Parag Sancheti shares a video about exponential functions

Parag Sancheti, a batchmate from GIPE shared a video after reading my last post about exponential functions:

I’ve been watching old videos by 3Blue1Brown, and had no clue that these were up! Thanks Parag.

Speaking of new videos on that channel, take a look at this one as well:


Pro tip, especially to the BSc students at GIPE (but honestly, the entire planet) – consider subscribing to this channel?

Understanding exponential functions in the times of the corona virus

Neil deGrasse Tyson spoke for the entire teaching community recently, when he said the following:

So if you were nodding off or were otherwise engaged when exponential functions were taught  in your class – or you just feel like a refresher – here’s some links to help you understand what exponential functions are, and why they matter so much where the corona virus is concerned:

First, from yours truly, in plain simple English: exponential functions essentially imply that y is going to change pretty darn quickly, even for very small changes in x.

“x” thoda si bhi change hone pe “y” legendray change kar jaayega

It means more than that, and there are exceptions, but if you are a non-math person, that line above is what you need to take away.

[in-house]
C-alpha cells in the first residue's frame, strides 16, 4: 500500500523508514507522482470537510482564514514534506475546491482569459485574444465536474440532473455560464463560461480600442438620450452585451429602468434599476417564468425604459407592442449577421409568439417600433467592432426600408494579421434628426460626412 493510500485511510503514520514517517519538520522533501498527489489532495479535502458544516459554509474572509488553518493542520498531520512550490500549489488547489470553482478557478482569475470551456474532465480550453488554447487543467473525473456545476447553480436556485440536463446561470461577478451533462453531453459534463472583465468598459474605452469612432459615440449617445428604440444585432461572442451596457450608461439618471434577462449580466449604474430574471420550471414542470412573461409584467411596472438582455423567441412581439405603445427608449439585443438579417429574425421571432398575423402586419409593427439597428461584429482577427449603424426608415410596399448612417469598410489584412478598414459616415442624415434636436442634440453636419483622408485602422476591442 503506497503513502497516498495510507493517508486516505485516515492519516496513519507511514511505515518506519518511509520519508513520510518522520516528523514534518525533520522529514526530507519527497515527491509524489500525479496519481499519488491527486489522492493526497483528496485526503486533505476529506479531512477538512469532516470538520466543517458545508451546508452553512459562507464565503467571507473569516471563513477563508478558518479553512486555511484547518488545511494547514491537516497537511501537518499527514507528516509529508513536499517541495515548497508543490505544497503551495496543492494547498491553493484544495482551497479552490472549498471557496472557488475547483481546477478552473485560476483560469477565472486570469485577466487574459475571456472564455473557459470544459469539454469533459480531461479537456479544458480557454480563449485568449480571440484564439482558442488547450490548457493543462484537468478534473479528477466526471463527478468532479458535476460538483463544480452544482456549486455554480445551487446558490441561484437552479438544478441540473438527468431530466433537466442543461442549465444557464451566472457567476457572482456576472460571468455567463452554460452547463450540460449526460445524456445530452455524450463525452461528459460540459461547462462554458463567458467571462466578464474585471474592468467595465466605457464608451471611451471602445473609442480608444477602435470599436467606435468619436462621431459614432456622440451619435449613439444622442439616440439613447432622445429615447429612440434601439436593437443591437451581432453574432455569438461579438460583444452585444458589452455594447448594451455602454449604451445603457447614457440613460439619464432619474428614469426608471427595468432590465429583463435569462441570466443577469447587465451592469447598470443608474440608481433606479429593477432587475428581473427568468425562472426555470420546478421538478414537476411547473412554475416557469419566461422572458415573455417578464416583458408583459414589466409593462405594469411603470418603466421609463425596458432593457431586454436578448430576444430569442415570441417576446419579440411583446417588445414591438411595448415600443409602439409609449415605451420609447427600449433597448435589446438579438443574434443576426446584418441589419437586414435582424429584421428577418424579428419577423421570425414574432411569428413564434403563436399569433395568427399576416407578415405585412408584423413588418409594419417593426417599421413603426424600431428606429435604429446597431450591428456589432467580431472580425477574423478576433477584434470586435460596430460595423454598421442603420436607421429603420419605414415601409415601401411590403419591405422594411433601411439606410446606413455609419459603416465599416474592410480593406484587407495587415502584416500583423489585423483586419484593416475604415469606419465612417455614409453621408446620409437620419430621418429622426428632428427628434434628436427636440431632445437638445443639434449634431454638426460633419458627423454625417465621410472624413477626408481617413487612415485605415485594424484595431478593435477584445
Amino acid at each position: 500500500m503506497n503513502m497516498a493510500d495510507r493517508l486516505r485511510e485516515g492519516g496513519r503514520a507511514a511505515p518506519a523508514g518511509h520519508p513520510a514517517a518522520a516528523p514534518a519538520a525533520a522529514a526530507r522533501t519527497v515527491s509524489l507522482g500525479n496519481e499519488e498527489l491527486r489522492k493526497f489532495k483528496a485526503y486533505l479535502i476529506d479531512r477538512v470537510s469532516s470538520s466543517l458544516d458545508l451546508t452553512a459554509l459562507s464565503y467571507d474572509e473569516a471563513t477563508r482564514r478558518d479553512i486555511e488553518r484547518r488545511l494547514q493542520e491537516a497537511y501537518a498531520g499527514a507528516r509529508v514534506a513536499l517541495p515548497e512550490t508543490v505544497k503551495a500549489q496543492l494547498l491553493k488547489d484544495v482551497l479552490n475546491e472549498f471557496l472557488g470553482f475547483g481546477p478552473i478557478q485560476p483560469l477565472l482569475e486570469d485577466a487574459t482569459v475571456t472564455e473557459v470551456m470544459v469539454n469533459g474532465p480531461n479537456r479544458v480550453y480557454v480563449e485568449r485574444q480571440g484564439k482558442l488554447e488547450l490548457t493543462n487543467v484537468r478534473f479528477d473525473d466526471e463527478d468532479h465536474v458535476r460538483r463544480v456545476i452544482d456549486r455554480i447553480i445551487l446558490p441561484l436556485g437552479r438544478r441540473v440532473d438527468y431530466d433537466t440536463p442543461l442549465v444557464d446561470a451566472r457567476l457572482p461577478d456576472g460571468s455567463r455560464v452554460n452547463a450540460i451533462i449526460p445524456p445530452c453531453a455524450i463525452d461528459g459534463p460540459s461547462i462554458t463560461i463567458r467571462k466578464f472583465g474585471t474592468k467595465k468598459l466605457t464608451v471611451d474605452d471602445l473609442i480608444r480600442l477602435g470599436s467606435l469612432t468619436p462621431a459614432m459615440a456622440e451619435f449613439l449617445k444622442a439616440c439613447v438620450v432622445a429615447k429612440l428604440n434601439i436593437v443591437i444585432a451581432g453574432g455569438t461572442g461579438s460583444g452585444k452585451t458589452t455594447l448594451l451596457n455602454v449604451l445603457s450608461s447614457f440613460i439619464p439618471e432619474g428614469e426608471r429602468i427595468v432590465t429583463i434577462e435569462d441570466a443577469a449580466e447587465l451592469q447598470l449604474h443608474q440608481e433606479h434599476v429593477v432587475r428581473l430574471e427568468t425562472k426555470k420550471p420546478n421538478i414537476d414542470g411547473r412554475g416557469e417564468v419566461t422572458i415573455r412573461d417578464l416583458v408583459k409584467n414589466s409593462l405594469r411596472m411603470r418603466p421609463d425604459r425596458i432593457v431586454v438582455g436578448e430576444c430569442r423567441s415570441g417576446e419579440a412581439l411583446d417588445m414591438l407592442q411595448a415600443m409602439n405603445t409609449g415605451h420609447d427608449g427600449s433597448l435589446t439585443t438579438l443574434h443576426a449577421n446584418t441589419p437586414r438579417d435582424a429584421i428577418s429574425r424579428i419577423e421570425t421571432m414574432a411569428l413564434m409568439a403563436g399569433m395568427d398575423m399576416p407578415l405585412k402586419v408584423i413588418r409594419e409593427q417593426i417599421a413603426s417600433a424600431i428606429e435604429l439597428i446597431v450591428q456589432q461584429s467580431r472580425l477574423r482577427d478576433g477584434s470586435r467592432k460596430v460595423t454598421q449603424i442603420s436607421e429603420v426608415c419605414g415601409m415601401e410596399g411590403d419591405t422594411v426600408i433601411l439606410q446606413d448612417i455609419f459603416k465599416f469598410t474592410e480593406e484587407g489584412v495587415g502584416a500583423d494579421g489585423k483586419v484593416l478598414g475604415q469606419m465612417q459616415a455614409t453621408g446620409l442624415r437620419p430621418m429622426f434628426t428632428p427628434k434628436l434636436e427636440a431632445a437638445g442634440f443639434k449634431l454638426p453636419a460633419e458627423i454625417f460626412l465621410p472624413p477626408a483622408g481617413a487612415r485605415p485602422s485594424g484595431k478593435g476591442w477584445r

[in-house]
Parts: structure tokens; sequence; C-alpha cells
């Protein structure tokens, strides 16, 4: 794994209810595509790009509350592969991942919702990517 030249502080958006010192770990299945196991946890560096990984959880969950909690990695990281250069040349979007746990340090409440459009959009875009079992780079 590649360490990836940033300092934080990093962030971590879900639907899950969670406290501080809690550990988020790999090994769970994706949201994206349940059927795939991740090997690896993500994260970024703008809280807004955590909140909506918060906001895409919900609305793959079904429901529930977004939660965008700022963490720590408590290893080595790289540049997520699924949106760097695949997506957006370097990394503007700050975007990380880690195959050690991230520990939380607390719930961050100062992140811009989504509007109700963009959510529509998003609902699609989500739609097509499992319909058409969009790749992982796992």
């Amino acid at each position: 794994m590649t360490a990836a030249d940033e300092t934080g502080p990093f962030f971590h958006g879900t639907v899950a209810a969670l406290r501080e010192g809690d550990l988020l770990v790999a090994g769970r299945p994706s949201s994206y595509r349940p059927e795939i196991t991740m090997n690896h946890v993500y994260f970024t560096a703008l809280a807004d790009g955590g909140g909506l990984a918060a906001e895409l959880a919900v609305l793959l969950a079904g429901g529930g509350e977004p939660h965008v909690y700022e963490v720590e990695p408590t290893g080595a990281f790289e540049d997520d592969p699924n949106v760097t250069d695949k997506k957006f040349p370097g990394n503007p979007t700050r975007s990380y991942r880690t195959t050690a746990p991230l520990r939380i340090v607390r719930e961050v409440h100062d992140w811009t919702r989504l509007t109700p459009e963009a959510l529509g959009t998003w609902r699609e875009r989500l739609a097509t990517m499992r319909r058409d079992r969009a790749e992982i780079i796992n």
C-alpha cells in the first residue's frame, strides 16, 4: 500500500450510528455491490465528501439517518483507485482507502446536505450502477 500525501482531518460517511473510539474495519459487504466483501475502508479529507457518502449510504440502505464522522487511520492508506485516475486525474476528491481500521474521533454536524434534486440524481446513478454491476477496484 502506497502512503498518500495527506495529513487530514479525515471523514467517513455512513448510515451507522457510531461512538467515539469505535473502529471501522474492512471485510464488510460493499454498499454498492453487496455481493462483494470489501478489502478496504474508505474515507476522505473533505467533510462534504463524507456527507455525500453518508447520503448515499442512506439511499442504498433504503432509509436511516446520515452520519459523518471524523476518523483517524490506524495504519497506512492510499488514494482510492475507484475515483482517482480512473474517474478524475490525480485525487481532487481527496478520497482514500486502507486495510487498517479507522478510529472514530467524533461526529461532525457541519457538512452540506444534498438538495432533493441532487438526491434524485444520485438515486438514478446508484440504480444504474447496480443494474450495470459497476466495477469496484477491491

Here’s Wikipedia on the same topic, and here’s a short videoby Khan Academy:

(The link before the YouTube video will also have other, related videos and a practice set. Recommended)

If you want to play around with exponential graphs yourself, try Desmos:

Do you see the little “play” buttons next to a, b and c? Try clicking them and see what happens. “a” and “b” are crucial for social distancing. The lower those values, the slower the spread. Try it for yourself! (Note, this will work best on a desktop/laptop, rather than a phone)

So why does this matter in times of the corona virus?

On Monday, March 15, the US had about 4,000 confirmed cases. You might have said “Hey, that’s a tiny fraction of the country’s population. What’s all the fuss?” By Wednesday it had grown to around 8,000. So then you might think the total will grow by 4,000 every two days. That would be wrong; that’s linear thinking. It’s much worse than that.